Another explanation is jurisprudential disagreement. Here the division is between formalists (Scalia and Thomas) and pragmatists (Roberts, Alito, and Kennedy). The formalists interpret the Constitution based on its original meaning and read statutes narrowly rather than expansively (or claim to). Originalism usually generates conservative outcomes because the Constitution reflects mostly 18th- and 19th-century values. Narrow interpretation of legislation—as illustrated by Scalia’s dissent in King v. Burwell, which would have invalidated a key element of Obamacare based on a narrow interpretation of some of its language—tends to favor conservative outcomes because legislation usually expands government control. But not always, with the result that Scalia and Thomas sometimes come down in a liberal direction.
The pragmatists, by contrast, put more weight on precedent and usually unarticulated extra-legal factors. It is widely thought that Roberts, for example, has voted, twice now, to uphold Obamacare against challenges from the right because he believes that the obliteration of a major piece of legislation by an ideologically predictable 5–4 vote would deal a blow to the court’s credibility. Nearly everyone thinks that Kennedy has followed public opinion on gay marriage. Whatever his personal views, he would not have found a right to same-sex marriage in 1988, when it was anathema to both parties and a majority of Americans. His talentless writing style, replete with cheesy Hallmark-card sentimentality, sets the teeth of the other conservatives on edge, but it reflects a distinctive jurisprudential sensibility that he has stubbornly held to, though no one can figure out what it is.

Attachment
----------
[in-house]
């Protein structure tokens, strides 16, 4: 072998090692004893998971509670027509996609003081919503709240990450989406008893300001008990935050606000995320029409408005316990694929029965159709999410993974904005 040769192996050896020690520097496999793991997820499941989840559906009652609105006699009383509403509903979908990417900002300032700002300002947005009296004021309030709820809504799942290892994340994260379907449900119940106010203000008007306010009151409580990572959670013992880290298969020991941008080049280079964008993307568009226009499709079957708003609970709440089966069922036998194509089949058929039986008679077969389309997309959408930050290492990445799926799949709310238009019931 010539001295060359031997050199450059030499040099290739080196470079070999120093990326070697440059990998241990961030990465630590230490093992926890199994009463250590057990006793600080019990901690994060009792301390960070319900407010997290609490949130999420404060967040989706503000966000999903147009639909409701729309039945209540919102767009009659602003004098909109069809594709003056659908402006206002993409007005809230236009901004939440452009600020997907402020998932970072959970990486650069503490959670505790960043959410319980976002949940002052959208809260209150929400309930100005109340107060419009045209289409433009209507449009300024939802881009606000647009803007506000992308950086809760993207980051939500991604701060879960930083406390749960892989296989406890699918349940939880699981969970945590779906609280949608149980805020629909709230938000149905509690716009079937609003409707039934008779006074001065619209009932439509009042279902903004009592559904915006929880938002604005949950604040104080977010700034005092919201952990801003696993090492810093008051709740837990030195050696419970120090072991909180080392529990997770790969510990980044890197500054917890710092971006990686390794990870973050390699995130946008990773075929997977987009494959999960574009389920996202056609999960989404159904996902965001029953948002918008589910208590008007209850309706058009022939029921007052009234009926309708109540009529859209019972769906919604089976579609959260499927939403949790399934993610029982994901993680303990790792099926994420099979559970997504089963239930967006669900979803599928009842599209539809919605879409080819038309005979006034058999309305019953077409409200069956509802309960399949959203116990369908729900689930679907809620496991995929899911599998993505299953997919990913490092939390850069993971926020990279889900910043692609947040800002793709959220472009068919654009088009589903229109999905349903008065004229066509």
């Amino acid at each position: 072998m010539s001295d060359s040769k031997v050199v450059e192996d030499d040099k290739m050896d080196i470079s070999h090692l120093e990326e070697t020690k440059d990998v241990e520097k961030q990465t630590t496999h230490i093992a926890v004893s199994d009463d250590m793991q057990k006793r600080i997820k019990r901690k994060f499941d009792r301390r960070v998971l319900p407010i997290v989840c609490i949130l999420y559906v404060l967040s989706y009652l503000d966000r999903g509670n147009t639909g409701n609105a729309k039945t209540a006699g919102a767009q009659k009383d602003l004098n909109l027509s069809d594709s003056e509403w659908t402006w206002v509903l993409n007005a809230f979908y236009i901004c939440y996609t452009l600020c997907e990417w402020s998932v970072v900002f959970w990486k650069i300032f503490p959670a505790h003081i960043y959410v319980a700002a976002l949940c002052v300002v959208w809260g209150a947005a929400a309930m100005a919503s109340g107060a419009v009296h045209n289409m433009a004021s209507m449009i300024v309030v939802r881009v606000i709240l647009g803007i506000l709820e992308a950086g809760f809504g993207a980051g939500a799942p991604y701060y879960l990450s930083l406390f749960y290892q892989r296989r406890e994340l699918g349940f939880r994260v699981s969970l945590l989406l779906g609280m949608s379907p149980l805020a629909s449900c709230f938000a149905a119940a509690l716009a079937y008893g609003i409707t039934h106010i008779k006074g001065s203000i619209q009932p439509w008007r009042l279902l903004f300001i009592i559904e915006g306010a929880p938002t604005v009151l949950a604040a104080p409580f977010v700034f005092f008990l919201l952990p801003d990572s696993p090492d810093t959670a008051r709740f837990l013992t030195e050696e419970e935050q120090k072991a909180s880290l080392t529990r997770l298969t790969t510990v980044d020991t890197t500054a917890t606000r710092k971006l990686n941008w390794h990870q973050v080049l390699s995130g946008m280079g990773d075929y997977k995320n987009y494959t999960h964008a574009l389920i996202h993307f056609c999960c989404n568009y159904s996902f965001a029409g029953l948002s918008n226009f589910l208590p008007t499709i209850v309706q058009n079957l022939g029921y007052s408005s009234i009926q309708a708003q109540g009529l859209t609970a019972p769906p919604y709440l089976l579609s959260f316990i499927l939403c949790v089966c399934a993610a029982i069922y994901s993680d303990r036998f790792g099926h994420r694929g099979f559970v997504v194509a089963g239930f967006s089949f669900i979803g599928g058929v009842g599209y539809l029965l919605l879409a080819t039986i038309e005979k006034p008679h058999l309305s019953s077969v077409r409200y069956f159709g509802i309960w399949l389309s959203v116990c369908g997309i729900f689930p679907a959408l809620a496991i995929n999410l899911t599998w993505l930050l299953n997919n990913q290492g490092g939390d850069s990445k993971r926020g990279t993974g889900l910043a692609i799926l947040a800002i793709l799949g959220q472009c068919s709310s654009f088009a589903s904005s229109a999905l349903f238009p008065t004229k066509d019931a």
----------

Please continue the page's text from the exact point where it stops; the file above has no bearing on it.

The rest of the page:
The conservative justices also disagree with one another in more subtle ways. In King v. Burwell, Roberts and Kennedy rejected the narrow interpretation of the statute advanced by Scalia, Thomas, and Alito. In Zivotofsky v. Kerry, a case decided earlier this month, Thomas split with the other conservatives on the breadth of the president’s power to control information put in passports. In Johnson v. United States, a case decided on Friday, Alito dissented alone as the other justices struck down a federal statute that enhanced sentences of people who had earlier been convicted of “violent felonies.” The other justices thought the term was unconstitutionally vague; Alito thought its definition could be narrowed. In all these cases, the liberals voted with the majority and kept mum.
While partisan heterodoxy among the Republicans has grown in recent years, it is not new. Republican appointees John Paul Stevens, Sandra Day O’Connor, and David Souter all crossed party lines to vote with Democratic appointees on some of the most important issues of the day (abortion, campaign finance, rights of criminal defendants). By contrast, it’s hard to think of significant examples of liberal justices doing the same. Their loyalty to the party line is virtually unbroken.
I wish I could explain this asymmetry, but I can’t. A common explanation offered by disgruntled conservatives—that spineless justices newly arrived from the provinces want to bask in the approval of the liberal media in D.C.—strikes me as pretty implausible. Liberals will never trust Kennedy—remember that he voted to strike down Obamacare three years ago. In a polarized environment, no one respects moderates, even if they can sometimes be made use of. Of all the justices, Kennedy is the most frequently ridiculed. No one seems to admire him for his independence of mind.
Conservatives might be tempted to think that the Republican-appointed justices disagree so often, and write so frequently, because they take the law seriously while the liberals care only about pleasing the party base. If this is true, however, conservatives might wonder whether they are being well served by their justices. Our society has assigned legislative power to the Supreme Court, authorizing it to settle the hardest political questions by fiat. Gay marriage and Obamacare are now unshakable political facts in America, and will remain so long after the jurisprudential debates among the conservatives have been forgotten.